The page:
The late autumn winds were brisk, temperatures raw, and everything on board the ship was damp. The only way to reach shore was to wade through shallows and over sandbars at low tide. The Mayflower was too large a vessel to use to explore the coast, and the smaller shallop that had been brought along needed extensive repairs. Circumstances were dire, and unity was essential.
The day the ship dropped anchor off Provincetown, concern over "discontented and mutinous speeches" led the leaders to require the 41 free adult men on board to sign a document that later came to be known as the "Mayflower Compact." Although numerous nineteenth-century writers would claim that the Compact was "the germ of American republicanism," it was in fact intended to reinforce "due submission and obedience" rather than establish new democratic liberties.
While the shallop was being repaired, groups of men set out to explore the area on foot. On November 15th, a line of men armed with muskets and swords walked behind Captain Miles Standish into the "wilderness." Soon they saw five or six native people, who immediately fled. The Englishmen followed their tracks without encountering the Indians. They did find small hills and valleys, a pond, and a field that had been cultivated. They unearthed a store of corn buried in baskets and took as much as they "could carry away," intending, Bradford wrote, to pay the "savages" if they met up with them.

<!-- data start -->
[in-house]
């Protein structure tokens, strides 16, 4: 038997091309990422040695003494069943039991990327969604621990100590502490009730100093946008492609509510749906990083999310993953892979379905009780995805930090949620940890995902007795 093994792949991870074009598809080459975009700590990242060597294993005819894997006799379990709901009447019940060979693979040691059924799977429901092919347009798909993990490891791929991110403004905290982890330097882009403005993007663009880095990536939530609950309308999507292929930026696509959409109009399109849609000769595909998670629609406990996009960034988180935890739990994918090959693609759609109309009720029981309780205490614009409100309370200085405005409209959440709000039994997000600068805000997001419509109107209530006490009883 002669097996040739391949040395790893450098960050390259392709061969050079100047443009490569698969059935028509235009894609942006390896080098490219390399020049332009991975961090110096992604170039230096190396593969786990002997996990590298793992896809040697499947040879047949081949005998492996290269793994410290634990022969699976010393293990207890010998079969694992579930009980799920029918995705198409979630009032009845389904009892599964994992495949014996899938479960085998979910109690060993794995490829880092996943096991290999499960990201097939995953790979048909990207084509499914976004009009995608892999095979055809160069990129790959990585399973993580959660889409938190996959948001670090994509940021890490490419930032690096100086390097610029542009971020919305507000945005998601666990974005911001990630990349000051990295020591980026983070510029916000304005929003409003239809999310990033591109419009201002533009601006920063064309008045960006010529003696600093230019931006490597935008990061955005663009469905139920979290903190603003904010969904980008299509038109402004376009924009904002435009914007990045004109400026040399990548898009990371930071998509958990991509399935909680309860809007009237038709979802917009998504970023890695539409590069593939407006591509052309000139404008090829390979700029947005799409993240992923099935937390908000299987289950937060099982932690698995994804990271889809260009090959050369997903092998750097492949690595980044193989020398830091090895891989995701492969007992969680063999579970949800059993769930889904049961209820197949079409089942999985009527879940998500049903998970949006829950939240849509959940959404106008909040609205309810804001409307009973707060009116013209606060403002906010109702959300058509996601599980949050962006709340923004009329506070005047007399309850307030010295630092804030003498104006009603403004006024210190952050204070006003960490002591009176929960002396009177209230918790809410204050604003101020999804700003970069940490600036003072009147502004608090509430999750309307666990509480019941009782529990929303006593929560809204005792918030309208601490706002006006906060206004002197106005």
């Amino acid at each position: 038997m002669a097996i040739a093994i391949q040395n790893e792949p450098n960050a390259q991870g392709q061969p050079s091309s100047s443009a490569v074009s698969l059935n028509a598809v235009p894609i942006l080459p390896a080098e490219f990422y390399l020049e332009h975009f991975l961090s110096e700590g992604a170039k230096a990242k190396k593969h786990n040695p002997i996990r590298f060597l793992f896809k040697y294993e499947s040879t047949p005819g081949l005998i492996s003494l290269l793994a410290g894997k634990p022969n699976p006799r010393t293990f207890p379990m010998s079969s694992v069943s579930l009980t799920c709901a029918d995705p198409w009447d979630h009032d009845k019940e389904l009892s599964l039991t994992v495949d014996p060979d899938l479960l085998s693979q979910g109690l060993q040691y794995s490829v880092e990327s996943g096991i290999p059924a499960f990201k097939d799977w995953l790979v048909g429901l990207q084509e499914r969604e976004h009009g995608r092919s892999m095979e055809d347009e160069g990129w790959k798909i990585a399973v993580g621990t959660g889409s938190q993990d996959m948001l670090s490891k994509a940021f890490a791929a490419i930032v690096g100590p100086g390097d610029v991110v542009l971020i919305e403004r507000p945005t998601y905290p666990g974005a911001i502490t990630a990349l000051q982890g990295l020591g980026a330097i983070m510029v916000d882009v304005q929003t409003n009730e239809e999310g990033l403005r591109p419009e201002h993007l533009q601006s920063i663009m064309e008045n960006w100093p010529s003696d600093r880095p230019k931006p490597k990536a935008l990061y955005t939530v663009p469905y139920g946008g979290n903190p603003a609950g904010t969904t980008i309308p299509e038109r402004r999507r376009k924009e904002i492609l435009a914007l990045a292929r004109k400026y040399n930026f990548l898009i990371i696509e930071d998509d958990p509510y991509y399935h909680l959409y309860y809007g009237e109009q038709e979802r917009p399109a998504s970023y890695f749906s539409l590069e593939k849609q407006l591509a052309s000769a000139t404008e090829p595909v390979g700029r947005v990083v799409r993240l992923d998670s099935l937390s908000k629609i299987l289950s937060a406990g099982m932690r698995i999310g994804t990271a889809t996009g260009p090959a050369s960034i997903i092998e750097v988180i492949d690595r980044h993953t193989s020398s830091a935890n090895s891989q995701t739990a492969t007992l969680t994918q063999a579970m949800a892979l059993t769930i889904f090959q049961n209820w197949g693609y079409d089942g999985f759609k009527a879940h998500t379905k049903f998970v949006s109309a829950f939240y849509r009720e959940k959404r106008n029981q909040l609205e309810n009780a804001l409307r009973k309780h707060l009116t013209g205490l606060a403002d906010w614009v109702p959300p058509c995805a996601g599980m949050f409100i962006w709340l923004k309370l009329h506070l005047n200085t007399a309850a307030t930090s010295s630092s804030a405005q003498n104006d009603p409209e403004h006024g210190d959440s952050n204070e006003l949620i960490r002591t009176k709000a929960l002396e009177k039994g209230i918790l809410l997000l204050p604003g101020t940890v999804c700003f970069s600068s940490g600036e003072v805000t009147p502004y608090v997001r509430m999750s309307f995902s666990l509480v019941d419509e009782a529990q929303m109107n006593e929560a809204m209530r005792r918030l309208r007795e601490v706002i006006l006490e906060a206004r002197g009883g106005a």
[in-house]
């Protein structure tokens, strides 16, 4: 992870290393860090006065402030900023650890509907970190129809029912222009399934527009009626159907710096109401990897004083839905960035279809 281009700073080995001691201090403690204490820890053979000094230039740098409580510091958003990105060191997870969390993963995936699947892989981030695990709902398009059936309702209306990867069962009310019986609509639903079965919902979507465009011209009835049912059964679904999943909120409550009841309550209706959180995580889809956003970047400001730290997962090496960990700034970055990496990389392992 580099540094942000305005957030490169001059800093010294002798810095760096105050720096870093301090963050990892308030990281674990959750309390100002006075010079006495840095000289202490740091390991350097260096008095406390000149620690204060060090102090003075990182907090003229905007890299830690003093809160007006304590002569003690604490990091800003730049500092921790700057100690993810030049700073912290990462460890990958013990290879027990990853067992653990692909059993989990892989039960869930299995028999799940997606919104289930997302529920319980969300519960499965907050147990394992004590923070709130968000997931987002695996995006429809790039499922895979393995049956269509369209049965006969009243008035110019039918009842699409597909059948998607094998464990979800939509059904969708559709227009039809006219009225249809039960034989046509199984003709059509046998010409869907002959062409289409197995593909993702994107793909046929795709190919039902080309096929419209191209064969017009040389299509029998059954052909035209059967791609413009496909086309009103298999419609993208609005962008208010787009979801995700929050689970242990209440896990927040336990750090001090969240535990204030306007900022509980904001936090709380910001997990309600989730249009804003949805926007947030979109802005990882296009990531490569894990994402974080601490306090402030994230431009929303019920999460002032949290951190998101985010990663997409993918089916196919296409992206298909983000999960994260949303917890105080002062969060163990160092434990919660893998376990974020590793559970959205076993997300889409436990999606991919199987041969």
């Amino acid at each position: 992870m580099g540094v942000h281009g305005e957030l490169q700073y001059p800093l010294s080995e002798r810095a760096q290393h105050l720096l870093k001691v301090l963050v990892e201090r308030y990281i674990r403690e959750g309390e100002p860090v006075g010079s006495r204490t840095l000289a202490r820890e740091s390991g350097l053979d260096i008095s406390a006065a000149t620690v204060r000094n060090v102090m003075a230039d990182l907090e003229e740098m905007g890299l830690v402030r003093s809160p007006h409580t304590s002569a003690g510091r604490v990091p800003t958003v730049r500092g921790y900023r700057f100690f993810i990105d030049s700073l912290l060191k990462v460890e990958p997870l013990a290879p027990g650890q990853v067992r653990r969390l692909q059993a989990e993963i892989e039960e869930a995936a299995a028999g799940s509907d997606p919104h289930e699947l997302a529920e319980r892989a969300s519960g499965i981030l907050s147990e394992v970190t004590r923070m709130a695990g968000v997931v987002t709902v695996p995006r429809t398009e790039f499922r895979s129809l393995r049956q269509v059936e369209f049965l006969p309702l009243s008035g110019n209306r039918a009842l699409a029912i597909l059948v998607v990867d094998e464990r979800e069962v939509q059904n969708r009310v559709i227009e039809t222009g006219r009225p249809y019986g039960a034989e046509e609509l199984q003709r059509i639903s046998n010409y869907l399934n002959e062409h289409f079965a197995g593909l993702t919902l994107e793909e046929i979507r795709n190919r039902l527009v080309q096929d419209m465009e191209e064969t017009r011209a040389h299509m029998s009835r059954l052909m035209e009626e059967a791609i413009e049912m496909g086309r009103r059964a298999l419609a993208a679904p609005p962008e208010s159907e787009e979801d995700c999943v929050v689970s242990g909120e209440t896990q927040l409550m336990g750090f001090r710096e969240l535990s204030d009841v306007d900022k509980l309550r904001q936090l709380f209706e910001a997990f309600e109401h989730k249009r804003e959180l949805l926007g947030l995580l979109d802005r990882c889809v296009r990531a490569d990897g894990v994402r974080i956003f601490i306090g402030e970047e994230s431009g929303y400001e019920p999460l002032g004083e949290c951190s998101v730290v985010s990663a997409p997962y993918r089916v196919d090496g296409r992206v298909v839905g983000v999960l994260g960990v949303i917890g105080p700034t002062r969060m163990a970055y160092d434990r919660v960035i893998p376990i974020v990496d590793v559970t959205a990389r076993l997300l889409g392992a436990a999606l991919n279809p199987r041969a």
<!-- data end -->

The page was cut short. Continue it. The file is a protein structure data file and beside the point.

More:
Time was running out if they were not going to remain in Provincetown. The fishing and whaling appeared to be good, there were cleared fields ready for planting, and the harbor was shallow but well protected. In short, Provincetown was "healthful, secure, and defensible," and surely late November was not the best time to explore further. But Provincetown had one critical drawback: a shortage of fresh water.
On December 6th, Susanna White gave birth on board the Mayflower to her son Peregrine, the first English child born in Massachusetts. That same day, 18 men took the shallop and sailed west across the stormy bay. On December 8th, as they approached modern Plymouth, their mast split apart and the rudder broke. They had no choice but to row and use an oar to steer. They spent the night and the next day, which was Sunday, on Clark's Island. On Monday, they first set foot on the land that would become Plymouth.
They "found it a very good harbor. . . We marched also into the land, and found diverse cornfields, and little running brooks, a place very good for situation [settlement], so we returned to [the Mayflower] again with good news to the rest of our people, which did much comfort their hearts."
Almost five weeks after it had made landfall on Cape Cod, the Mayflower sailed for Plymouth. Of the 102 passengers when the ship left England, one had died en route and four more succumbed while they were anchored in Provincetown harbor. Ninety-nine passengers were aboard when they arrived in Plymouth on Monday, December 18, 1620. It would be the early eighteenth century before anyone claimed the Pilgrims stepped ashore on Plymouth Rock.
Mourt's Relation: A Journal of the Pilgrims at Plymouth, with an introduction by Dwight B. Heath from the original text of 1622 (Applewood Books, 1963).
Plymouth Colony: Its History & People, 1620-1691, by Eugene Aubrey Stratton (Ancestry Publishing, 1997).
Provincetown: From Pilgrim Landing to Gay Resort, by Karen Christel Krahulik (New York University Press, 2005).
Provincetown: Stories From Land's End, by Kathy Shorr (Commonwealth Editions, 2002).